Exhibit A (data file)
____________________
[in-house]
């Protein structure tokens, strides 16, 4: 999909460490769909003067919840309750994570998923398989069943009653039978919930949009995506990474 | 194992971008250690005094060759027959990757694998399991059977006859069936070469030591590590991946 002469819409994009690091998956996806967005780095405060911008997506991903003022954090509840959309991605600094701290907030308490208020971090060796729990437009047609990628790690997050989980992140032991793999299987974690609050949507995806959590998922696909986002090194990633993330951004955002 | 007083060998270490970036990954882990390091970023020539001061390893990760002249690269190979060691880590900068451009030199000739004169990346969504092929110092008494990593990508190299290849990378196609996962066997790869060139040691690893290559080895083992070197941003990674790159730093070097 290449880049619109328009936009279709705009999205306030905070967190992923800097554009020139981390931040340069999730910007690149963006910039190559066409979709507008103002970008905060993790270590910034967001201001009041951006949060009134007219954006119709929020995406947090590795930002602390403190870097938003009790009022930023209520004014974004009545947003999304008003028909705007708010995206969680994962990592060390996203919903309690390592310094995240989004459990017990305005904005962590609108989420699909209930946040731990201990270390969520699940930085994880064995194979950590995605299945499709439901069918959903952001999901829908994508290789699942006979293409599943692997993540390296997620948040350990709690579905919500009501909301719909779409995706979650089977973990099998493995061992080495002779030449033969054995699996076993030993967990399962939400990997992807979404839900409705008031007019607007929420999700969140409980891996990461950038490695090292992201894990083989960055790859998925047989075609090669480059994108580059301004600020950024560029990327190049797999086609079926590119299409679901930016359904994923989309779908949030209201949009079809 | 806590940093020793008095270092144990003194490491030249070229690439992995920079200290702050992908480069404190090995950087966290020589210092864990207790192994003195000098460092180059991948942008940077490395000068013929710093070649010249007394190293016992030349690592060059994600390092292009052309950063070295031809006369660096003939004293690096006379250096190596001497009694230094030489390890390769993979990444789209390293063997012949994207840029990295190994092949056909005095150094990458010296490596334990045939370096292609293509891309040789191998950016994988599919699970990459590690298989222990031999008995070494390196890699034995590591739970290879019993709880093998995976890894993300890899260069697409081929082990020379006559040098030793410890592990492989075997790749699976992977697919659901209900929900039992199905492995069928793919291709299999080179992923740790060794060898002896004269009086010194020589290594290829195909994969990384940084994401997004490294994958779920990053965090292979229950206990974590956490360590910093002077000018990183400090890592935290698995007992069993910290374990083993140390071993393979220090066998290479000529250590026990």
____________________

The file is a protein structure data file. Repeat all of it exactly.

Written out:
[in-house]
């Protein structure tokens, strides 16, 4: 999909460490769909003067919840309750994570998923398989069943009653039978919930949009995506990474 | 194992971008250690005094060759027959990757694998399991059977006859069936070469030591590590991946 002469819409994009690091998956996806967005780095405060911008997506991903003022954090509840959309991605600094701290907030308490208020971090060796729990437009047609990628790690997050989980992140032991793999299987974690609050949507995806959590998922696909986002090194990633993330951004955002 | 007083060998270490970036990954882990390091970023020539001061390893990760002249690269190979060691880590900068451009030199000739004169990346969504092929110092008494990593990508190299290849990378196609996962066997790869060139040691690893290559080895083992070197941003990674790159730093070097 290449880049619109328009936009279709705009999205306030905070967190992923800097554009020139981390931040340069999730910007690149963006910039190559066409979709507008103002970008905060993790270590910034967001201001009041951006949060009134007219954006119709929020995406947090590795930002602390403190870097938003009790009022930023209520004014974004009545947003999304008003028909705007708010995206969680994962990592060390996203919903309690390592310094995240989004459990017990305005904005962590609108989420699909209930946040731990201990270390969520699940930085994880064995194979950590995605299945499709439901069918959903952001999901829908994508290789699942006979293409599943692997993540390296997620948040350990709690579905919500009501909301719909779409995706979650089977973990099998493995061992080495002779030449033969054995699996076993030993967990399962939400990997992807979404839900409705008031007019607007929420999700969140409980891996990461950038490695090292992201894990083989960055790859998925047989075609090669480059994108580059301004600020950024560029990327190049797999086609079926590119299409679901930016359904994923989309779908949030209201949009079809 | 806590940093020793008095270092144990003194490491030249070229690439992995920079200290702050992908480069404190090995950087966290020589210092864990207790192994003195000098460092180059991948942008940077490395000068013929710093070649010249007394190293016992030349690592060059994600390092292009052309950063070295031809006369660096003939004293690096006379250096190596001497009694230094030489390890390769993979990444789209390293063997012949994207840029990295190994092949056909005095150094990458010296490596334990045939370096292609293509891309040789191998950016994988599919699970990459590690298989222990031999008995070494390196890699034995590591739970290879019993709880093998995976890894993300890899260069697409081929082990020379006559040098030793410890592990492989075997790749699976992977697919659901209900929900039992199905492995069928793919291709299999080179992923740790060794060898002896004269009086010194020589290594290829195909994969990384940084994401997004490294994958779920990053965090292979229950206990974590956490360590910093002077000018990183400090890592935290698995007992069993910290374990083993140390071993393979220090066998290479000529250590026990």